You can also list categories in your sidebar, footer and any other widget areas on your site.

    You’ll also notice some blogs showcase whatever category a post is assigned to in the meta section of that particular post, the same area a post’s publication/update date and author are displayed. Other blogs display this information at the bottom of each post.

    Tags are different, though. It’s not uncommon for blogs to have dozens upon dozens of tags or even hundreds. Therefore, you shouldn’t place them in your menu the way you would categories.

    One common way to display tags is to use the Tag Cloud widget in WordPress. This type of widget showcases your most-used tags (up to 75) in a list with buttons for each tag.

    How this collage appears on your site is dependent on your theme. However, you can style it on your own or create your own version if you’re familiar with HTML, CSS and a little PHP.

    WordPress categories vs tags in terms of SEO

    Categories and tags are more beneficial for user experience and less for SEO. They help search engine crawlers navigate your website and better understand which niche you’re trying to target. However, they’re not ranking factors all on their own.

    Furthermore, if you’re familiar with social media, it’s important not to confuse WordPress tags with hashtags. Cluttering your posts with numerous tags and naming tags after trending topics will not make it easier for searchers to find your content. This is because your blog does not have its own algorithm in the way social media platforms do.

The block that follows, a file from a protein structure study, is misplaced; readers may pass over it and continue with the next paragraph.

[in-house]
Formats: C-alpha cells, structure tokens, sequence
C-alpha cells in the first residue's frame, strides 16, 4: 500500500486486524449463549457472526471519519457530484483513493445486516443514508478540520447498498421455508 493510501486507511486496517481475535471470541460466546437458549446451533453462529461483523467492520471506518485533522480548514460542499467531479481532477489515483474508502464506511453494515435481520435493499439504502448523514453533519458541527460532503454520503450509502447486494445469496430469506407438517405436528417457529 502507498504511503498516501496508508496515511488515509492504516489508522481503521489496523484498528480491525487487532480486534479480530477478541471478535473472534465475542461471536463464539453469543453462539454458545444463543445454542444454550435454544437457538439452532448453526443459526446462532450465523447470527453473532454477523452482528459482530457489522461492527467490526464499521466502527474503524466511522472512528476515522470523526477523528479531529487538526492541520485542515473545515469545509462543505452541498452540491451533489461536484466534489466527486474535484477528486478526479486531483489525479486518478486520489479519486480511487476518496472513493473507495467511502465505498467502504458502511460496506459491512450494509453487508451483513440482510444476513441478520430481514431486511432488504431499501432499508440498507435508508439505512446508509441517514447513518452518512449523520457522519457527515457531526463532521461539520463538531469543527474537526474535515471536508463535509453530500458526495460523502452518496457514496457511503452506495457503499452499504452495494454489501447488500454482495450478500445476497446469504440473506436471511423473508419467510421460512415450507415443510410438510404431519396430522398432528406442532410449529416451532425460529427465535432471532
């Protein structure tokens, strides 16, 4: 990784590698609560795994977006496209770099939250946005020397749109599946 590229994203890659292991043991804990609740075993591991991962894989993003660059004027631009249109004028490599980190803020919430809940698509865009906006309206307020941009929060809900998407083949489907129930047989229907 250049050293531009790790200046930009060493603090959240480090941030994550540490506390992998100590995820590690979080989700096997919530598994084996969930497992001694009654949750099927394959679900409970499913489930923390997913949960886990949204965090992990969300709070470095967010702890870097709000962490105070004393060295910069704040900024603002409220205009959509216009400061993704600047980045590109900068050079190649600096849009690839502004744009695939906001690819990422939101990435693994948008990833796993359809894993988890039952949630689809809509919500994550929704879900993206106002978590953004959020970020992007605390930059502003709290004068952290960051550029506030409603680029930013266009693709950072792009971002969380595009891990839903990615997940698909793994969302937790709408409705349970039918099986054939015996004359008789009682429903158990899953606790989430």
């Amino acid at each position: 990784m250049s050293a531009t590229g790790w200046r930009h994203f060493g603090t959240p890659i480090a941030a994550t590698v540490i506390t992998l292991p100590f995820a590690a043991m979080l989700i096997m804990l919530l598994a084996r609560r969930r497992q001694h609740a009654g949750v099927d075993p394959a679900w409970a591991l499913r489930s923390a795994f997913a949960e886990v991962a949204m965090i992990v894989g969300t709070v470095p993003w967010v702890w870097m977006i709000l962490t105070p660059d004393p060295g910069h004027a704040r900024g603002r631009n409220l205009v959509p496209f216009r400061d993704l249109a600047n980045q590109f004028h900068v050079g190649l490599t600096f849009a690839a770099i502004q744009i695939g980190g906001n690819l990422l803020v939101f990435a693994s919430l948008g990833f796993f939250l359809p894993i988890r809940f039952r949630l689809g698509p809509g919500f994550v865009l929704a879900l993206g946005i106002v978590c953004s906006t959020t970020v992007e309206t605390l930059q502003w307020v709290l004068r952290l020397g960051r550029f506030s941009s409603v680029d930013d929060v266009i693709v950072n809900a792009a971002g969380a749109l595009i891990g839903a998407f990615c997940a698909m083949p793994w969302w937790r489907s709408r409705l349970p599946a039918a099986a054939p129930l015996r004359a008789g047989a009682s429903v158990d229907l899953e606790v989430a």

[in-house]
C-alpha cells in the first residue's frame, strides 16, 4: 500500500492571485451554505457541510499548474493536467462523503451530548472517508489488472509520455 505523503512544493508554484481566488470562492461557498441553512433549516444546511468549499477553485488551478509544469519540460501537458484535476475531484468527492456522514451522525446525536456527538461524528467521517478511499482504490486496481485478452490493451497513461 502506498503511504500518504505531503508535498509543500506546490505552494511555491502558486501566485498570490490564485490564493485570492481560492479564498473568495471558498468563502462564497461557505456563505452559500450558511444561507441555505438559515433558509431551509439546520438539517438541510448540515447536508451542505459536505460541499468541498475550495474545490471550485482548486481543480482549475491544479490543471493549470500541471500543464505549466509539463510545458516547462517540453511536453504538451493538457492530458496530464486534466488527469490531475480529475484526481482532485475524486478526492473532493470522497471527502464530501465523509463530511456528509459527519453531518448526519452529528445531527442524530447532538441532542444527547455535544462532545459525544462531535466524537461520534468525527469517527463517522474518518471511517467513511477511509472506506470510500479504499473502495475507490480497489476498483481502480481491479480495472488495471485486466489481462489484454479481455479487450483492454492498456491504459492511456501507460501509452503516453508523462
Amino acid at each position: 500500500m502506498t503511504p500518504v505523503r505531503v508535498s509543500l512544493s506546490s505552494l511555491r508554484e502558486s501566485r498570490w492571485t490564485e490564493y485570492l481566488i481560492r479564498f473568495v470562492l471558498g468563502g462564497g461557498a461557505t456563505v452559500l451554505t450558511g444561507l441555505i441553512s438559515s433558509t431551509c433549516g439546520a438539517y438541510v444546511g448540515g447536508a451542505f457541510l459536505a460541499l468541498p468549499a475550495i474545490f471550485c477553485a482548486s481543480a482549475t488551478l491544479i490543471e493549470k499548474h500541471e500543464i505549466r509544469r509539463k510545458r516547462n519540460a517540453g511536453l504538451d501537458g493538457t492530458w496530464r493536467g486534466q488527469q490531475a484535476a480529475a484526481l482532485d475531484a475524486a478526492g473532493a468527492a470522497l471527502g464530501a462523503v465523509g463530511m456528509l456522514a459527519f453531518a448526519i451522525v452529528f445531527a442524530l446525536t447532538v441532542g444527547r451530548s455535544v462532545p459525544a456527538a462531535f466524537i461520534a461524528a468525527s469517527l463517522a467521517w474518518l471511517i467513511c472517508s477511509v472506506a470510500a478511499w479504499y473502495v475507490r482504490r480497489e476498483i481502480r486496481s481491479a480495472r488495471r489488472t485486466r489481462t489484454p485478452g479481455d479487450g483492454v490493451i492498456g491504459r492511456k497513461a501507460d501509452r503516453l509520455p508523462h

In reality, you should assign no more than three tags to each post and only create tags for topics you’ve created two or more posts for.

    Other Taxonomies in WordPress

    Some WordPress plugins add what are known as “custom post types” to your installation. You can even create them yourself. But before we get into that explanation, let’s first cover what post types are as a whole.

    Blog posts and pages are both technically web pages, but as you know, they’re quite different from one another. They have different layouts. Plus, pages are separate entities from one another while blog posts are a collection of pages linked to the “blog” section of your WordPress installation.

    To make this distinction, WordPress created the “post type” and packages two with every new WordPress installation: pages and blog posts, though attachments, like images, are considered post types as well.